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Hoffmann, R. A wiki for the life sciences where authorship matters. Nature Genetics (2008)

Progressive deficit of retrograde axonal transport is associated with the pathogenesis of di-n-butyl dichlorvos axonopathy.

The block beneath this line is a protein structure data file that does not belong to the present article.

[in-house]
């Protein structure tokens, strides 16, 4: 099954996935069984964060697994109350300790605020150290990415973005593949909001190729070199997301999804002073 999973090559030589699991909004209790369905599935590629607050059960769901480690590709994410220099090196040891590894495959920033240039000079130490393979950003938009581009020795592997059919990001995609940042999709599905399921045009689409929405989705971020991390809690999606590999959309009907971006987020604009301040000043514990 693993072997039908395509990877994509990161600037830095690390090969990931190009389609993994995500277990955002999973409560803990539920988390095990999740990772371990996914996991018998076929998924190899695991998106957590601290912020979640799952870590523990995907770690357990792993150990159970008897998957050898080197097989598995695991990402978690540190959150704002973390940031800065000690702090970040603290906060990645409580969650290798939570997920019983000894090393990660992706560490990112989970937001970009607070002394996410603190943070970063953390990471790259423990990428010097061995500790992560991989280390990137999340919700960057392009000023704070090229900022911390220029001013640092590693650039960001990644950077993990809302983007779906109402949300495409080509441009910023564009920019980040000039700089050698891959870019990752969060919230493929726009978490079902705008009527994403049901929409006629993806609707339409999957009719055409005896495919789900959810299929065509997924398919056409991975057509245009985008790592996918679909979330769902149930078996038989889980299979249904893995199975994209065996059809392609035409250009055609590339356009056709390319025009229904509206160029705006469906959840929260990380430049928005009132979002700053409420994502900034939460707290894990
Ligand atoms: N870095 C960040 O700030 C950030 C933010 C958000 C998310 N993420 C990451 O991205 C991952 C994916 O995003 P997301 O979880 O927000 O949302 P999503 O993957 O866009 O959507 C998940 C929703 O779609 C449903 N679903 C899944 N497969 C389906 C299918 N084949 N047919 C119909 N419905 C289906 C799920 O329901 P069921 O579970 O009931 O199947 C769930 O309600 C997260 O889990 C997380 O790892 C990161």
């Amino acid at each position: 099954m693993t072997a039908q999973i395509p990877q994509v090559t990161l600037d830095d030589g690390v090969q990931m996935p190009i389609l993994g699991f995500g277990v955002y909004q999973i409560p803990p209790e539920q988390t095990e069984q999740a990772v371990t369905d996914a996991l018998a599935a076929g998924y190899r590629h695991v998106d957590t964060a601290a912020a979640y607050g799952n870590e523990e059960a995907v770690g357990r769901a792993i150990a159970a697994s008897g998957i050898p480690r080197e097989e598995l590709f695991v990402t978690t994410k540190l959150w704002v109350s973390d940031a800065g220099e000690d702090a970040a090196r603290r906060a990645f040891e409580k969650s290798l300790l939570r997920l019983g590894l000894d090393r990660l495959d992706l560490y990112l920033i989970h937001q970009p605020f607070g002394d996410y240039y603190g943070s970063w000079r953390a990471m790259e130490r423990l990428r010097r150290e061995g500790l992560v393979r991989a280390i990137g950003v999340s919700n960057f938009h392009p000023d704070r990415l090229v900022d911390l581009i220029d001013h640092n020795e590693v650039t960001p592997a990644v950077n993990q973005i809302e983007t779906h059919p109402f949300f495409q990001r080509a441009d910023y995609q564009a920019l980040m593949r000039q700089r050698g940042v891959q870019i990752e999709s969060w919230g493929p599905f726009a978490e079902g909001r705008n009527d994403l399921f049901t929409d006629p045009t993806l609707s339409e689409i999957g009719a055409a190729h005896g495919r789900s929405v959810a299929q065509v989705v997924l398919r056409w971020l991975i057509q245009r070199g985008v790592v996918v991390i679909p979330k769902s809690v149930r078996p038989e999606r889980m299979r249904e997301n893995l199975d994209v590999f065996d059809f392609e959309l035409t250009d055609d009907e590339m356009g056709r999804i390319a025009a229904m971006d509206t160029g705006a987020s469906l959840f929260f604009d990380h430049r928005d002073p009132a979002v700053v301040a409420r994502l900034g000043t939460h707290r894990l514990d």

The induction of central-peripheral distal axonopathy in hens singly dosed with some organophosphorus (OP) compounds, such as di-n-butyl-2,2-dichlorovinyl phosphate (DBDCVP), requires greater than 80% organophosphorylation and subsequent intramolecular rearrangement ("aging") of a protein [neuropathy target esterase ( NTE)] in the axon. Suprathreshold biochemical reaction, 24 h after dosing with DBDCVP (0.75-1.00 mg/kg s.c.), is shown to be associated with progressive decrement of retrograde axonal transport in sensory and motor fibers. The maximum transport deficit (about 70% reduction) is reached 7 days after DBDCVP, prior to the appearance of axonal degeneration and the onset of clinical signs of neuropathy (day 10-11). By contrast, phenylmethylsulfonyl fluoride (30 mg/kg s.c.), an agent that prevents the development of OP neuropathy by inhibiting NTE without the "aging" reaction, had no effect on axon transport, nerve fiber integrity, or clinical status and, when administered prior to a neurotoxic dose of DBDCVP (1.00 mg/kg s.c.), prevented DBDCVP effects. Paraoxon (0.2 mg/kg s.c.) neither inhibited NTE nor caused deficits in retrograde transport or neuropathy. Taken in concert, these studies demonstrate that induced deficits in retrograde transport are associated with the pathogenesis of OP-induced nerve-fiber degeneration and the threshold-initiating mechanism thereof.[1]


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